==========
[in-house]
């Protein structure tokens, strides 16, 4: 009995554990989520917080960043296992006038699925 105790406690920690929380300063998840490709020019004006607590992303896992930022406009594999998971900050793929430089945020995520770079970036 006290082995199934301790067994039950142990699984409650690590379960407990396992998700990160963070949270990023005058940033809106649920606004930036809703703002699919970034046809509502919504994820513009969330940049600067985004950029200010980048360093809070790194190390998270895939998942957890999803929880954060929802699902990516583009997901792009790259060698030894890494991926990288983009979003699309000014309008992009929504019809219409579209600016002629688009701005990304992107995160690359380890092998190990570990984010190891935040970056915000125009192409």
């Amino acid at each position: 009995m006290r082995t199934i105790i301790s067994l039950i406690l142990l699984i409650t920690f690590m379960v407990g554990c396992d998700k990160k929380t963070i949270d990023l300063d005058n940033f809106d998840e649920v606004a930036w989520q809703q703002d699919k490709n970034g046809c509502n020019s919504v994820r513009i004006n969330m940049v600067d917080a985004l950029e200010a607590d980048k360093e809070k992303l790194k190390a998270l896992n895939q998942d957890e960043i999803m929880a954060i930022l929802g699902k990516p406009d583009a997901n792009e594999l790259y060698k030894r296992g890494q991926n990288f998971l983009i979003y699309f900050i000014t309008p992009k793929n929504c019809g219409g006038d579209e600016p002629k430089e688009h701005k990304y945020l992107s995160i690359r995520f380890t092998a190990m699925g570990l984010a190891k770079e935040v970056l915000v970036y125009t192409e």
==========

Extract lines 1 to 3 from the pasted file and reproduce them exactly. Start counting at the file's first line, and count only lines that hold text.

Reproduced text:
[in-house]
């Protein structure tokens, strides 16, 4: 009995554990989520917080960043296992006038699925 105790406690920690929380300063998840490709020019004006607590992303896992930022406009594999998971900050793929430089945020995520770079970036 006290082995199934301790067994039950142990699984409650690590379960407990396992998700990160963070949270990023005058940033809106649920606004930036809703703002699919970034046809509502919504994820513009969330940049600067985004950029200010980048360093809070790194190390998270895939998942957890999803929880954060929802699902990516583009997901792009790259060698030894890494991926990288983009979003699309000014309008992009929504019809219409579209600016002629688009701005990304992107995160690359380890092998190990570990984010190891935040970056915000125009192409």
């Amino acid at each position: 009995m006290r082995t199934i105790i301790s067994l039950i406690l142990l699984i409650t920690f690590m379960v407990g554990c396992d998700k990160k929380t963070i949270d990023l300063d005058n940033f809106d998840e649920v606004a930036w989520q809703q703002d699919k490709n970034g046809c509502n020019s919504v994820r513009i004006n969330m940049v600067d917080a985004l950029e200010a607590d980048k360093e809070k992303l790194k190390a998270l896992n895939q998942d957890e960043i999803m929880a954060i930022l929802g699902k990516p406009d583009a997901n792009e594999l790259y060698k030894r296992g890494q991926n990288f998971l983009i979003y699309f900050i000014t309008p992009k793929n929504c019809g219409g006038d579209e600016p002629k430089e688009h701005k990304y945020l992107s995160i690359r995520f380890t092998a190990m699925g570990l984010a190891k770079e935040v970056l915000v970036y125009t192409e």